TABLE 1 Composition for Layer B Crystalline Propylene Crystalline Propylene Polymer High Density Polyethylene*1 Talc*2 Compara- Polymer for Layer A Amount Amount Amount tive C3 C3 (parts (parts (parts Example Example Content MFR MFR Content MFR by MFR by by No. No. Type (wt. %) (g/10 min) Q Value (g/10 min) Type (wt %) (g/10 min) Q Value weight) (g/10 min) Q Value weight) weight) 1 Homo- 100 2.0 4.5 0.30 Block 95 0.5 10 40 0.6 5 40 20 polymer polymer 2 Block 97 0.5 10 " Block " " " " " " " " polymer polymer 3 Random 98 1.6 5 " Block " " " " " " " " polymer polymer 1 Block 92 0.5 12 " Block " " " " " " " " polymer polymer 2 Homo- 100 6.5 3 " Block " " " " " " " " polymer polymer 3 -- -- -- -- " Block " " " " " " " " polymer 4 -- -- -- -- 0.40 Block " " " 100 -- -- -- " polymer 4 Homo- 100 2.0 4.5 " Block " " " 66.4 0.6 5 13.6 " polymer polymer 5 Homo- 0.35 Block " " " 32 " " 48 " polymer polymer 6 Homo- " " " 0.40 Block " " " 5.6 " " 74.4 " polymer polymer 5 Homo- " " " 0.50 Block " " " 70.4 " " 9.6 " polymer polymer 6 Homo- " " " 0.52 Block " " " 2.4 " " 77.6 " polymer polymer 7 Homo- " " " 1.50 Block " 4.5 11 40 2.5 6 40 " polymer polymer 7 Homo- " " " 3.50 Block " 6.0 " " 5.0 " " " polymer polymer 8 Homo- " " " 0.20 Block " 0.5 10 " 0.1 11 " " polymer polymer 9 Homo- " " " 0.80 Homo- 100 1.8 6 " 0.6 5 " " polymer polymer 8 Homo- " " " 0.30 Block 95 0.5 10 " " " " " polymer polymer 10 Homo- " " " " Block " " " " " " " " polymer polymer 11 Homo- " " " " Block " " " " " " " " polymer polymer 9 Homo- " 7 6 " Block " " " " " " " " polymer polymer 12 Homo- " 10 " " Block " " " " " " " " polymer polymer Note: *1 Density: 0.950 g/cm3 *2 Average particle size: 4μ
TABLE 2__________________________________________________________________________Compara- Proportion of Evaluation Resultstive Layer in Total Deep Drawing ImpactExampleExample Thickness (%) Gloss Properties Degree of Sagging ResistanceNo. No. Layer A Layer B (%) (Sec.) (mm) (kg · cm/cm)__________________________________________________________________________1 16 84 80 15 5 62 " " 70 " " 83 " " 75 " " 6.51 " " 20 " " 102 " " 50 20 7 3.53 0 100 5 " 6 114 " " 10 5 20 34 16 84 80 10 4 55 " " " 15 6 86 " " 75 20 10 105 " " 78 5 6 3.56 " " 75 15 25 117 " " 77 " 10 57 " " 75 5 24 38 " " " 15 3 "9 " " " 10 10 2.58 6 94 78 15 5 710 50 50 82 5 15 411 0.4 99.6 30 15 5 89 16 84 78 " 10 612 " " 50 10 15 "__________________________________________________________________________
The procedure of Example 1 was repeated except that 0.3% by weight of talc having an average particle size of 4μ was added to the resin for Layer A.
The procedure of Example 10 was repeated except that the talc was replaced by an aluminum salt of p-tert-butyl-benzoic acid.
The procedure of Example 10 was repeated wherein the amount of talc added was changed from 0.3% by weight to 8% by weight.
The procedure of Example 1 was repeated except that talc or calcium carbonate was added to the resin for Layer B in an amount as shown in Table 3.
For comparison, the sheet of Example 1 was also measured for bending modulus.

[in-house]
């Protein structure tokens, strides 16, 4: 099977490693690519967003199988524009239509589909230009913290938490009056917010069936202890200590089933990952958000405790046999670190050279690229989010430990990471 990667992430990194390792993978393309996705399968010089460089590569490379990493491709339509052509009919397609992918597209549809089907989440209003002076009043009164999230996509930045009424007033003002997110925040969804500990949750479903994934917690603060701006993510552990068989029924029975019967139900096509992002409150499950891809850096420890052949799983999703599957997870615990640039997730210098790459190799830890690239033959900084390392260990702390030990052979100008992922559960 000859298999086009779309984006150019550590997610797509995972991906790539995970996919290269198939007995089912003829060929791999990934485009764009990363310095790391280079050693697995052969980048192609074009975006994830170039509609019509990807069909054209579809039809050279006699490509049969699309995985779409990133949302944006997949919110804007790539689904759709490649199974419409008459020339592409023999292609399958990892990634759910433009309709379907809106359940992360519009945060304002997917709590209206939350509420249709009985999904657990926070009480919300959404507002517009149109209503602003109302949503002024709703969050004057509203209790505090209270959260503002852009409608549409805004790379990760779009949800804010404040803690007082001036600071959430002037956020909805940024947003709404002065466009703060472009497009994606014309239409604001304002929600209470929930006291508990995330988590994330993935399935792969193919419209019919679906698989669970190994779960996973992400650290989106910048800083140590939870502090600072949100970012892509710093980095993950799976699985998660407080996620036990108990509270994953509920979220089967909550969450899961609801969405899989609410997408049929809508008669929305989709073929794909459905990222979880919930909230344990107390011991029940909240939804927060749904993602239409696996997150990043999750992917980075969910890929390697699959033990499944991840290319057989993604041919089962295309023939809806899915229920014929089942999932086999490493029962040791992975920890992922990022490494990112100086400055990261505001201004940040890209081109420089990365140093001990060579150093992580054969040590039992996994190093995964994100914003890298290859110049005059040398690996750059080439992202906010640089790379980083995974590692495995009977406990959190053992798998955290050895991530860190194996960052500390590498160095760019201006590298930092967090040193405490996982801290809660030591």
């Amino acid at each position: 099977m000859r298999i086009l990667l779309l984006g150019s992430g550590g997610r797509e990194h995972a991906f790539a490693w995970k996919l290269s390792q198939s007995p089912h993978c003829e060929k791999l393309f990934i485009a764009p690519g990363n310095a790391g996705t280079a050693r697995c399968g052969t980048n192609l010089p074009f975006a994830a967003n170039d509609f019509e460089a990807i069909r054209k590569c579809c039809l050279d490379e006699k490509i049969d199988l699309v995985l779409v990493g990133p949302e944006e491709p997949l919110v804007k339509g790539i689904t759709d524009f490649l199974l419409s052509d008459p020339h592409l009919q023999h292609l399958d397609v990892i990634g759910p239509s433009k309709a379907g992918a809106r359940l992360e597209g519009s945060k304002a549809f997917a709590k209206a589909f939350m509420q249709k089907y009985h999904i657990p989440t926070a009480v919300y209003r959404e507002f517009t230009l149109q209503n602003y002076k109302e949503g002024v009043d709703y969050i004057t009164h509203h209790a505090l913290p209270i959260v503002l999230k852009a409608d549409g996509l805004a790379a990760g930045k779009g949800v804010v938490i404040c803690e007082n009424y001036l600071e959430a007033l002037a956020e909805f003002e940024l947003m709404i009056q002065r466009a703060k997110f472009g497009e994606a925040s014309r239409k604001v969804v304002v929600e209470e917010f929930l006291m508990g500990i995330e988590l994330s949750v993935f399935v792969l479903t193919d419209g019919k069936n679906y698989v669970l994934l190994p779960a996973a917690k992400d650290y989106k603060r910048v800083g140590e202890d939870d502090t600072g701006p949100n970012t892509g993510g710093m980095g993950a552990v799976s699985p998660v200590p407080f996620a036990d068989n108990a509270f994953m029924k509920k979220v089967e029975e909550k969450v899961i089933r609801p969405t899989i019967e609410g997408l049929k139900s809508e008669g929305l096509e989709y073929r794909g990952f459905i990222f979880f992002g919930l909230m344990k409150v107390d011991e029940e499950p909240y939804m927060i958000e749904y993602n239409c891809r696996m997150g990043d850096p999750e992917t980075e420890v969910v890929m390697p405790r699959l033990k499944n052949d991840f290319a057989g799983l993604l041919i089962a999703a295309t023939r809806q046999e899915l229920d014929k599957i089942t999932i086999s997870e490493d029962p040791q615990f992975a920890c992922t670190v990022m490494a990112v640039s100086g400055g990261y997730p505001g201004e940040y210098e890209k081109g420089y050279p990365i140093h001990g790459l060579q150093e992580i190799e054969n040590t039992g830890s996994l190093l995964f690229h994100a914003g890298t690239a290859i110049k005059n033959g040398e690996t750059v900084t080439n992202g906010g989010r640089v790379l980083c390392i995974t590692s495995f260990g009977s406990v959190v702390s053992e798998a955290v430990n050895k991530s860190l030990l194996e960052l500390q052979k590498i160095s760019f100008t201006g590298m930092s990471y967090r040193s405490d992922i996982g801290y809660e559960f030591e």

The results obtained are shown in Table 4.
TABLE 3__________________________________________________________________________ Composition for Layer A Composition for Layer BCompara- Addi- Crystalline Propylene Polymer Crystalline Propylene Polymertive tive C3 C3ExampleExample Amount Content MFR MFR Content MFR QNo. No. (wt %) Type (wt %) (g/10 min) Q Value (g/10 min) Type (wt %) (g/10 Value__________________________________________________________________________ 1 -- Homo- 100 2.0 4.5 0.30 Block 95 0.5 10 polymer polymer10 0.3* Homo- " " " " Block " " " polymer polymer11 0.3** Homo- " " " " Block " " " polymer polymer13 8* Homo- " " " " Block " " " polymer polymer12 -- Homo- " " " 0.20 Block " " " polymer polymer14 -- Homo- " " " 0.15 Block " " " polymer polymer__________________________________________________________________________ Compara- Composition for layer B tive High Density Polyethylene Example Example Amount MFR Amount Filler No. No. (parts by weight) (g/10 min) Q Value (parts by weight) Type Amount__________________________________________________________________________ 1 40 0.6 5 40 Talc 20 10 " " " " " " 11 " " " " " " 13 " " " " " " 12 25 " " 25 CaCO3 50 14 15 " " 15 " 70__________________________________________________________________________ Note: *Talc **Aluminump-tert-butylbenzoate
TABLE 4__________________________________________________________________________Compara- Proportion of Evaluation Resultstive Layer in Total Deep Drawing Degree of ImpactExampleExample Thickness (%) Gloss Properties Sagging ResistanceNo. No. Layer A Layer B (%) (sec) (mm) (kg · cm/cm)__________________________________________________________________________ 1 16 84 80 15 5 23,00010 " " 83 " " "11 " " 85 " " 23,50013 " " 40 " " 24,00012 " " 70 " 10 32,00014 " " " 10 25 36,000__________________________________________________________________________
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|Classification aux États-Unis||428/213, 428/500, 428/516|
|Classification coopérative||Y10T428/31855, Y10T428/31913, B32B27/32, Y10T428/2495|
|4 oct. 1985||AS||Assignment|
Owner name: MITSUBISHI PERTROCHEMICAL CO., LTD., 5-2, MARUNOUC
Free format text: ASSIGNMENT OF ASSIGNORS INTEREST.;ASSIGNORS:HATTORI, SATORU;YAZAKI, TAKAO;HATTORI, KAZUHIDE;AND OTHERS;REEL/FRAME:004473/0019
Effective date: 19840717
|28 juil. 1989||FPAY||Fee payment|
Year of fee payment: 4
|14 juil. 1993||FPAY||Fee payment|
Year of fee payment: 8
|17 juil. 1997||FPAY||Fee payment|
Year of fee payment: 12